Term of Award

Fall 2007

Degree Name

Doctor of Education in Curriculum Studies (Ed.D.)

Document Type and Release Option

Dissertation (open access)

Department

Department of Curriculum, Foundations, and Reading

Committee Chair

Ming Fang He

Committee Member 1

John Weaver

Committee Member 2

Saundra Nettles

Committee Member 3

Ronald Bailey

Abstract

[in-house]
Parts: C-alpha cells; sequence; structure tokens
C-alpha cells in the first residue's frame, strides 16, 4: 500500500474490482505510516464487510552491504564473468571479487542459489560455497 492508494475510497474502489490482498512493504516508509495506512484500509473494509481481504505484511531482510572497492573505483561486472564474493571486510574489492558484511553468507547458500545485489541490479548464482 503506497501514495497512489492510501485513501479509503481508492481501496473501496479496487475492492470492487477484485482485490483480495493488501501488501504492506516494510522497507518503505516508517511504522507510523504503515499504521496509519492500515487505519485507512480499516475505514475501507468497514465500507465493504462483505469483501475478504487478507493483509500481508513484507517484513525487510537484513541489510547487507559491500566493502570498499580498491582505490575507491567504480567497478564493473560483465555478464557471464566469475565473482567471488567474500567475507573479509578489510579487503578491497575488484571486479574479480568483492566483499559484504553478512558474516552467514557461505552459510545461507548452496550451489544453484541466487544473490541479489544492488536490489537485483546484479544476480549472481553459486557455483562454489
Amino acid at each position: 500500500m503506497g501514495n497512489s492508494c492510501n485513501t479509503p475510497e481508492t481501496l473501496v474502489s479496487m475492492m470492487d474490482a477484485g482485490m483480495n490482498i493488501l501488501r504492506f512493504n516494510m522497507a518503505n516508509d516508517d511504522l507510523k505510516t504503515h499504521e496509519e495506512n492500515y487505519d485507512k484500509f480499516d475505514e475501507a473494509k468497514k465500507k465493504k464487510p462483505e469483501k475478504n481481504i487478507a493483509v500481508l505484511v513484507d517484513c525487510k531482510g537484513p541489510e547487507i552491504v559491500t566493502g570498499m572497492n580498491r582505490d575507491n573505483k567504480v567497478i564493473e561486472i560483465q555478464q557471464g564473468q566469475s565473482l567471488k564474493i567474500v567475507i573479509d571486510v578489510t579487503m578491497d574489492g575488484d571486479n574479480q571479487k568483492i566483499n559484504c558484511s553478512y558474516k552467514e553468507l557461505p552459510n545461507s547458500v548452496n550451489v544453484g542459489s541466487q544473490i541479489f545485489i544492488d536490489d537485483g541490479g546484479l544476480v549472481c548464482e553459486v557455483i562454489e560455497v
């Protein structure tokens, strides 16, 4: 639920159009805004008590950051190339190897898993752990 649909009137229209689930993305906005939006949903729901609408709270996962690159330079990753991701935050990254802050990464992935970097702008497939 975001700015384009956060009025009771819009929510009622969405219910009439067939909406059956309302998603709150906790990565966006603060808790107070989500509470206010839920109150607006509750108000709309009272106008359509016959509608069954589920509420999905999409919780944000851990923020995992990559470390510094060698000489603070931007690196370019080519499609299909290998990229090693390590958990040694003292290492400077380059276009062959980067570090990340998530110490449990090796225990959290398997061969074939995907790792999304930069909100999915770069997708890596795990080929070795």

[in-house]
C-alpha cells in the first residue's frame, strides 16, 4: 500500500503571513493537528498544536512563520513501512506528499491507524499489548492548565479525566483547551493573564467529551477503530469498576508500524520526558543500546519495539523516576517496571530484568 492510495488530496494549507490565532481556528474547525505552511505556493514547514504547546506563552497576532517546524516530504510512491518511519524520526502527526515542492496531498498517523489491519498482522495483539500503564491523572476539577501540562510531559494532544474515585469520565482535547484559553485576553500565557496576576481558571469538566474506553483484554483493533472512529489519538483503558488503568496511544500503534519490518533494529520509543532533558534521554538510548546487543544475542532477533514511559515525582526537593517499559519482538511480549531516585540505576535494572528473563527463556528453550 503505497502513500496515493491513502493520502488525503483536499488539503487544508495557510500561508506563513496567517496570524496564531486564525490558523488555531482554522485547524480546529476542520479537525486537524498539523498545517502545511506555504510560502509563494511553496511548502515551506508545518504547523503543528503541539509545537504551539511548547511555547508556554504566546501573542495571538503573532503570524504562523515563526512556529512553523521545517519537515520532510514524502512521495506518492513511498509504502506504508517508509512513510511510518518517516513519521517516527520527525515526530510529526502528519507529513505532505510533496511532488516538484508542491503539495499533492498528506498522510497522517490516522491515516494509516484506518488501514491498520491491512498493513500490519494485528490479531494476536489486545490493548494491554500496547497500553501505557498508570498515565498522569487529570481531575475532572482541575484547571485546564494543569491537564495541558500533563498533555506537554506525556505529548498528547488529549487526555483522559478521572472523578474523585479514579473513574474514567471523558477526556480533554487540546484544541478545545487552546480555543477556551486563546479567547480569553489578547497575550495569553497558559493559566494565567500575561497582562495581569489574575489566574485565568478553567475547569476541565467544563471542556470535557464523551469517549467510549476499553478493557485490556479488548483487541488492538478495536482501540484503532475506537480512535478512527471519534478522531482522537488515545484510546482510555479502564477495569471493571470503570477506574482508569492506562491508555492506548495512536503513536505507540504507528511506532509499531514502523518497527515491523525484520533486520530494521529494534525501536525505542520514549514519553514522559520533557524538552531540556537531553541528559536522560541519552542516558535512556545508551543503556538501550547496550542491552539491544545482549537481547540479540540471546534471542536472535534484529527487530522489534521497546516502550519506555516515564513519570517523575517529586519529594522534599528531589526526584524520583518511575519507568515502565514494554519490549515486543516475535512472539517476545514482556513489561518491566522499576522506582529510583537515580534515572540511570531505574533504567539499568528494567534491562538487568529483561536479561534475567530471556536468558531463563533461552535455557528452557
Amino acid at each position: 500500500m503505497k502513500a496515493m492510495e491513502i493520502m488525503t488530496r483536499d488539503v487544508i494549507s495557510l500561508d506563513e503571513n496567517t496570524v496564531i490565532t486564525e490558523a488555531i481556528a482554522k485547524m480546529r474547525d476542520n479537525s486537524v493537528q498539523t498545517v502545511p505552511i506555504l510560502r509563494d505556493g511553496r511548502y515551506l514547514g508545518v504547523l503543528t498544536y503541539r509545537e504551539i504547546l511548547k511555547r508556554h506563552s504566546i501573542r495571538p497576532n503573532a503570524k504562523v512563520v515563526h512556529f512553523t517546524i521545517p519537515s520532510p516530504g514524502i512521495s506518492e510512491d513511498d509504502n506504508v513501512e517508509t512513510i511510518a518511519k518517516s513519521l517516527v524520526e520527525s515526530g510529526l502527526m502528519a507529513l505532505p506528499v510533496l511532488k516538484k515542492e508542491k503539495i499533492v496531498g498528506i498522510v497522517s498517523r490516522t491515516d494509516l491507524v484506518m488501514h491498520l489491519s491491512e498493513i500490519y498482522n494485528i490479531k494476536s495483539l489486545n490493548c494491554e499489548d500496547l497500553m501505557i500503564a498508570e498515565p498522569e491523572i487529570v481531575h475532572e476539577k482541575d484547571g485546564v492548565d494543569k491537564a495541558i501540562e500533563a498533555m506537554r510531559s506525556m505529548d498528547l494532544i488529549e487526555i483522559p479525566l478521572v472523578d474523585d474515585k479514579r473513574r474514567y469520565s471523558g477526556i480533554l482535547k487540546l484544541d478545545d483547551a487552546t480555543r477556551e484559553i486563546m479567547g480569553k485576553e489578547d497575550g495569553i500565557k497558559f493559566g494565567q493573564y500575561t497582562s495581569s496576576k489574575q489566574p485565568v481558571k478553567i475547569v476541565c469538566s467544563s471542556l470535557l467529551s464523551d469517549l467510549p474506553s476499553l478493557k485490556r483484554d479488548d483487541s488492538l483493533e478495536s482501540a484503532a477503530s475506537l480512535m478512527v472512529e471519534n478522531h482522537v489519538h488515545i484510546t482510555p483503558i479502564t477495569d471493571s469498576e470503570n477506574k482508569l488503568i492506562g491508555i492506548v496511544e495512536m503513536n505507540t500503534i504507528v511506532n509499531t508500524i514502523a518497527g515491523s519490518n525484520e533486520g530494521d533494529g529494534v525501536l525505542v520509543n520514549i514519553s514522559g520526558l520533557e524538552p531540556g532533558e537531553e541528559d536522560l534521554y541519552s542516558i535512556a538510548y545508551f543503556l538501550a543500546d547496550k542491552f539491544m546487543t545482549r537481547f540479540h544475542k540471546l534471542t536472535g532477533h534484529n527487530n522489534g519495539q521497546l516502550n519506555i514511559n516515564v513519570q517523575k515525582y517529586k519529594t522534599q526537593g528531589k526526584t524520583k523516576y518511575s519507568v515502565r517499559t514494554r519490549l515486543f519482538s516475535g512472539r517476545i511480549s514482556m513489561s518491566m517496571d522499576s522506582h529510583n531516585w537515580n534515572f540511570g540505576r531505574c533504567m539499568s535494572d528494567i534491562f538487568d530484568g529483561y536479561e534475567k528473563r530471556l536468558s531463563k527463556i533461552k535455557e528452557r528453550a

Using critical race theory (Crenshaw, Gotanda, Peller, & Thomas, 1995; Delgado & Stefancic, 1995, 2001; Ladson-Billings, 1998) as the theoretical framework and narrative inquiry (Clandinin & Connelly, 2000) as the research methodology, this study explored the stories of 4 African American males to discover how race, class, and tracking affected their higher education opportunities. Participants were selected based upon their chosen curriculum; 2 participants represented a college preparatory curriculum, and represented a technical preparatory curriculum. Stories were collected via individual and focus group interviews in a predominantly Black high school in middle Georgia. Additional methods included school portraiture, participant profiles, and a researcher journal. Participants stories and counternarratives to the dominant metanarrative (i.e., the narrative that prescribes either failure or mere athletic success for this population) were explored for implications regarding the elimination of current tracking practices. In addition to a discussion of the historical development of the critical race theory framework and the historical development of Black education, the literature review includes an overview of race, social class, and tracking issues that impact educational opportunities. Informative research concerning middle school math as a predictor of university enrollment concludes the review of literature. For parents of African American males, this study demonstrates the need to participate carefully in a childs educational curriculum, emphasizing that a college prep curriculum keeps childrens options open and sets high expectations for them. The study helps teachers understand the need to be sensitive to these students. This research highlights the need for teachers to raise levels of expectations and educate themselves about the culture of their African American students. The importance of establishing a relationship with students is emphasized. The study also aimed to help administrators function more effectively in overseeing, guiding, and educating teachers who may be operating according to dominant metanarratives concerning African American males. Finally, policymakers benefit from this study by considering its discussion of the implications of removing the practice of tracking African American males from the curriculum (Siddle-Walker & Thompkins, 2004). Educational and social justice does not prevail when students are unfairly robbed of opportunities that could foster their success.

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